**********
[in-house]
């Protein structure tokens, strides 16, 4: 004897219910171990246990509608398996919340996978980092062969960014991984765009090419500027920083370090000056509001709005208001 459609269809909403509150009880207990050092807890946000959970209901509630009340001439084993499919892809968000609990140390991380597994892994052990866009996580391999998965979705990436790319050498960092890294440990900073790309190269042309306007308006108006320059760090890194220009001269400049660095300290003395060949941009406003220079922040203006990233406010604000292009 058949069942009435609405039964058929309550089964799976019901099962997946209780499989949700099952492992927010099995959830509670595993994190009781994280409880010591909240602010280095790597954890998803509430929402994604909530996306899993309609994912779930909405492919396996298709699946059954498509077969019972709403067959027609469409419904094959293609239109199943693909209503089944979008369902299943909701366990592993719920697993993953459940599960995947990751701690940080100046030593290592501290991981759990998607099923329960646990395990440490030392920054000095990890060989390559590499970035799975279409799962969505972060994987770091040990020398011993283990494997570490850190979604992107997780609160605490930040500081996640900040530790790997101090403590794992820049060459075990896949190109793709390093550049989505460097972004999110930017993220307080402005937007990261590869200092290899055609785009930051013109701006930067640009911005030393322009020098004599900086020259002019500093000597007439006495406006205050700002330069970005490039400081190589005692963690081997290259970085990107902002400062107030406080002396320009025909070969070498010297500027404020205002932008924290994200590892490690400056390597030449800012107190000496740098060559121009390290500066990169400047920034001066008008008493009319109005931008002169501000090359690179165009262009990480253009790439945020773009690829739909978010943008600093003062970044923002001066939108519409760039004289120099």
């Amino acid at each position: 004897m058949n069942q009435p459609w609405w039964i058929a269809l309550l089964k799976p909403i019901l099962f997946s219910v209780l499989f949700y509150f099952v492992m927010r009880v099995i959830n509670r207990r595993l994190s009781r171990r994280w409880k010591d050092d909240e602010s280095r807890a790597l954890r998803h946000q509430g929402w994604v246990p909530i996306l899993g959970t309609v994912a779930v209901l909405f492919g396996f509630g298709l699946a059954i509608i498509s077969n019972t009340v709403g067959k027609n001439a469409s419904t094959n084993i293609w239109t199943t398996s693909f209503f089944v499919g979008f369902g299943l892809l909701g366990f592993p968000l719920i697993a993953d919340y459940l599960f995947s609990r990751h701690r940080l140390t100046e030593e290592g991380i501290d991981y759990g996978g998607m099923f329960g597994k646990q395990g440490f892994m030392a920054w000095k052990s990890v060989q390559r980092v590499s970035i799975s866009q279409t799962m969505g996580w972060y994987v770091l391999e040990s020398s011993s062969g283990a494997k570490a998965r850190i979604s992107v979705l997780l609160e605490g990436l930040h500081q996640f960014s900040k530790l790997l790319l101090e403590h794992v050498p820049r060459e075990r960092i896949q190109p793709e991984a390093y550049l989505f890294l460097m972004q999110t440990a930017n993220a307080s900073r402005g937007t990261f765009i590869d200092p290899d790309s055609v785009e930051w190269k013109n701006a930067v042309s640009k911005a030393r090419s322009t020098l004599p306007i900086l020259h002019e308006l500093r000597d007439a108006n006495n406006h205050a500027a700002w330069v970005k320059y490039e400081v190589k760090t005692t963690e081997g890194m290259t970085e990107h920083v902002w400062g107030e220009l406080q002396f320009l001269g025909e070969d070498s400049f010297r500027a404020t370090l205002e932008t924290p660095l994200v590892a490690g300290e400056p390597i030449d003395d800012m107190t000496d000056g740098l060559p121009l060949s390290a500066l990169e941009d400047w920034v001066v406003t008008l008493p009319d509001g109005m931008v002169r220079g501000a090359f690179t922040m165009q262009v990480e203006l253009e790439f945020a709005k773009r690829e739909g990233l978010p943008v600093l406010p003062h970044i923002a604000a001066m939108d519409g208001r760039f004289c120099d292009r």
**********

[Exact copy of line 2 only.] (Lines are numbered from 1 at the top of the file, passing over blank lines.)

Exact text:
């Protein structure tokens, strides 16, 4: 004897219910171990246990509608398996919340996978980092062969960014991984765009090419500027920083370090000056509001709005208001 459609269809909403509150009880207990050092807890946000959970209901509630009340001439084993499919892809968000609990140390991380597994892994052990866009996580391999998965979705990436790319050498960092890294440990900073790309190269042309306007308006108006320059760090890194220009001269400049660095300290003395060949941009406003220079922040203006990233406010604000292009 058949069942009435609405039964058929309550089964799976019901099962997946209780499989949700099952492992927010099995959830509670595993994190009781994280409880010591909240602010280095790597954890998803509430929402994604909530996306899993309609994912779930909405492919396996298709699946059954498509077969019972709403067959027609469409419904094959293609239109199943693909209503089944979008369902299943909701366990592993719920697993993953459940599960995947990751701690940080100046030593290592501290991981759990998607099923329960646990395990440490030392920054000095990890060989390559590499970035799975279409799962969505972060994987770091040990020398011993283990494997570490850190979604992107997780609160605490930040500081996640900040530790790997101090403590794992820049060459075990896949190109793709390093550049989505460097972004999110930017993220307080402005937007990261590869200092290899055609785009930051013109701006930067640009911005030393322009020098004599900086020259002019500093000597007439006495406006205050700002330069970005490039400081190589005692963690081997290259970085990107902002400062107030406080002396320009025909070969070498010297500027404020205002932008924290994200590892490690400056390597030449800012107190000496740098060559121009390290500066990169400047920034001066008008008493009319109005931008002169501000090359690179165009262009990480253009790439945020773009690829739909978010943008600093003062970044923002001066939108519409760039004289120099």